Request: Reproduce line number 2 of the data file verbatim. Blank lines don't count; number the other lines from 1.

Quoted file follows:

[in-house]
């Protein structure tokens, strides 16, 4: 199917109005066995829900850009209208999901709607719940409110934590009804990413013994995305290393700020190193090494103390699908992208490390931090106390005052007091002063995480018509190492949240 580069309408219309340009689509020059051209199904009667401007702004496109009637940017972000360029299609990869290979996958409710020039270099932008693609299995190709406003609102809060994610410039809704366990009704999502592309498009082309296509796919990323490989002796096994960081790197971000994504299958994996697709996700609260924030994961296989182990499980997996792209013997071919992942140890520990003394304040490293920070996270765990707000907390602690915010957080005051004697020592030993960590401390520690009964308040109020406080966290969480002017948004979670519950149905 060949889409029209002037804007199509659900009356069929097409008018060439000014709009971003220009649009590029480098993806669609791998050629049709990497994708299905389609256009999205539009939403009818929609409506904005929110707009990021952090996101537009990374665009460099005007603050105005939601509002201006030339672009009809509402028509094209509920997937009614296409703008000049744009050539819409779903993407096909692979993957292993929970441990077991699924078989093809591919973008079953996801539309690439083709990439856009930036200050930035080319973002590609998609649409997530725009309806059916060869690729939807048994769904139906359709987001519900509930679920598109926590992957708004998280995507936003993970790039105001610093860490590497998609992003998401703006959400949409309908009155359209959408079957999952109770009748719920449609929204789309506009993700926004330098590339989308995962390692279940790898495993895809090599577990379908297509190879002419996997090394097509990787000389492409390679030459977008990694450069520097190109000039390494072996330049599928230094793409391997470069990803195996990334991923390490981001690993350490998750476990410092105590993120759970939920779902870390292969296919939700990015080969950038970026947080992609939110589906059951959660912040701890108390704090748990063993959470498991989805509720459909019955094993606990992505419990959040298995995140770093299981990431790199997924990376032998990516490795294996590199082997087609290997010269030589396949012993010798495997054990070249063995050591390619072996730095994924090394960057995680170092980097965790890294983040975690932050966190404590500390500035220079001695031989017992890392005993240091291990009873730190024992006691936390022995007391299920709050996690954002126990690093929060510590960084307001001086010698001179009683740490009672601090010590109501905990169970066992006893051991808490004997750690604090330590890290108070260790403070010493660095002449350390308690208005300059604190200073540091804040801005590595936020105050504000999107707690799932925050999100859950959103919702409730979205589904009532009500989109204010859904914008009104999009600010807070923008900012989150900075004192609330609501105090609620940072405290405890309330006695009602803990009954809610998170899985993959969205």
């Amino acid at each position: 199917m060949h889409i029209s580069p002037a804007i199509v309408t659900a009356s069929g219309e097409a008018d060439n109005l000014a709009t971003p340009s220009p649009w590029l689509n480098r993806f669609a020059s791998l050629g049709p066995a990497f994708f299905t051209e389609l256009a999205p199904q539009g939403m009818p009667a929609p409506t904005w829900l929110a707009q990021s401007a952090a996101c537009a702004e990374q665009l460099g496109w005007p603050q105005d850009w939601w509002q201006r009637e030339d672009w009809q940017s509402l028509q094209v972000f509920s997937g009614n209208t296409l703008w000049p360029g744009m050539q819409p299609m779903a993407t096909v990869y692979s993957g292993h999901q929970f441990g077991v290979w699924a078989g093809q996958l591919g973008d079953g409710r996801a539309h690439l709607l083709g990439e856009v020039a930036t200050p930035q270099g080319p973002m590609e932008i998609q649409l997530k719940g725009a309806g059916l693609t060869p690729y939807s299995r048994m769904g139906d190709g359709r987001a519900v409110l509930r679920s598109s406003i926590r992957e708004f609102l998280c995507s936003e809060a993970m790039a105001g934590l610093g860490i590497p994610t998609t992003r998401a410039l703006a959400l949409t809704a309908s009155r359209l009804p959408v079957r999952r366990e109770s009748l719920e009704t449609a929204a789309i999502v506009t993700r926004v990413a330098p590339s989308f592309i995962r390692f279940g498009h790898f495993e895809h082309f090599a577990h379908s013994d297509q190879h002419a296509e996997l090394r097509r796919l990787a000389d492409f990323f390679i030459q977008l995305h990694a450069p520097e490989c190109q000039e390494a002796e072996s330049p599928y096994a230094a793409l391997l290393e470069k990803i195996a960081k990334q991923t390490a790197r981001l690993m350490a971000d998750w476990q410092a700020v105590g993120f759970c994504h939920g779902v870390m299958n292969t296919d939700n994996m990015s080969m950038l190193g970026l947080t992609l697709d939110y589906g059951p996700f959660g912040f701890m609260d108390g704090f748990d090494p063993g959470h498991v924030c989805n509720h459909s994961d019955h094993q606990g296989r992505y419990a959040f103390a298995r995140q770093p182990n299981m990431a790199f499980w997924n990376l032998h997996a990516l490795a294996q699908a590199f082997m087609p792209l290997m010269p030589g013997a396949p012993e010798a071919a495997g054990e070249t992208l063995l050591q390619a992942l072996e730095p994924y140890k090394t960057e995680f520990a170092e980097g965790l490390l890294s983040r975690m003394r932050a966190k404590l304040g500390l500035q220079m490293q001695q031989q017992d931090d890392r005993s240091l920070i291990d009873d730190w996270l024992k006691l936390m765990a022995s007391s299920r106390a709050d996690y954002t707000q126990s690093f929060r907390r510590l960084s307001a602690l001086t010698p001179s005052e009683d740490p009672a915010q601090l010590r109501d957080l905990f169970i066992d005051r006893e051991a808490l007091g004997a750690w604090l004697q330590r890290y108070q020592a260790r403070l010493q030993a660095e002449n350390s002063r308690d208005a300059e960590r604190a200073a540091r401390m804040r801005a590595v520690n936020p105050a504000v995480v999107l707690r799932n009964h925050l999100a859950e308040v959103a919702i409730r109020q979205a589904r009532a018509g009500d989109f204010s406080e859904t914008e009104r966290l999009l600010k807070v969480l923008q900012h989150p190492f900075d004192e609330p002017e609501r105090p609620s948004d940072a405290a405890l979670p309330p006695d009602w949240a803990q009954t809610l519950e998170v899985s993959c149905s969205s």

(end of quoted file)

């Protein structure tokens, strides 16, 4: 199917109005066995829900850009209208999901709607719940409110934590009804990413013994995305290393700020190193090494103390699908992208490390931090106390005052007091002063995480018509190492949240 580069309408219309340009689509020059051209199904009667401007702004496109009637940017972000360029299609990869290979996958409710020039270099932008693609299995190709406003609102809060994610410039809704366990009704999502592309498009082309296509796919990323490989002796096994960081790197971000994504299958994996697709996700609260924030994961296989182990499980997996792209013997071919992942140890520990003394304040490293920070996270765990707000907390602690915010957080005051004697020592030993960590401390520690009964308040109020406080966290969480002017948004979670519950149905 060949889409029209002037804007199509659900009356069929097409008018060439000014709009971003220009649009590029480098993806669609791998050629049709990497994708299905389609256009999205539009939403009818929609409506904005929110707009990021952090996101537009990374665009460099005007603050105005939601509002201006030339672009009809509402028509094209509920997937009614296409703008000049744009050539819409779903993407096909692979993957292993929970441990077991699924078989093809591919973008079953996801539309690439083709990439856009930036200050930035080319973002590609998609649409997530725009309806059916060869690729939807048994769904139906359709987001519900509930679920598109926590992957708004998280995507936003993970790039105001610093860490590497998609992003998401703006959400949409309908009155359209959408079957999952109770009748719920449609929204789309506009993700926004330098590339989308995962390692279940790898495993895809090599577990379908297509190879002419996997090394097509990787000389492409390679030459977008990694450069520097190109000039390494072996330049599928230094793409391997470069990803195996990334991923390490981001690993350490998750476990410092105590993120759970939920779902870390292969296919939700990015080969950038970026947080992609939110589906059951959660912040701890108390704090748990063993959470498991989805509720459909019955094993606990992505419990959040298995995140770093299981990431790199997924990376032998990516490795294996590199082997087609290997010269030589396949012993010798495997054990070249063995050591390619072996730095994924090394960057995680170092980097965790890294983040975690932050966190404590500390500035220079001695031989017992890392005993240091291990009873730190024992006691936390022995007391299920709050996690954002126990690093929060510590960084307001001086010698001179009683740490009672601090010590109501905990169970066992006893051991808490004997750690604090330590890290108070260790403070010493660095002449350390308690208005300059604190200073540091804040801005590595936020105050504000999107707690799932925050999100859950959103919702409730979205589904009532009500989109204010859904914008009104999009600010807070923008900012989150900075004192609330609501105090609620940072405290405890309330006695009602803990009954809610998170899985993959969205």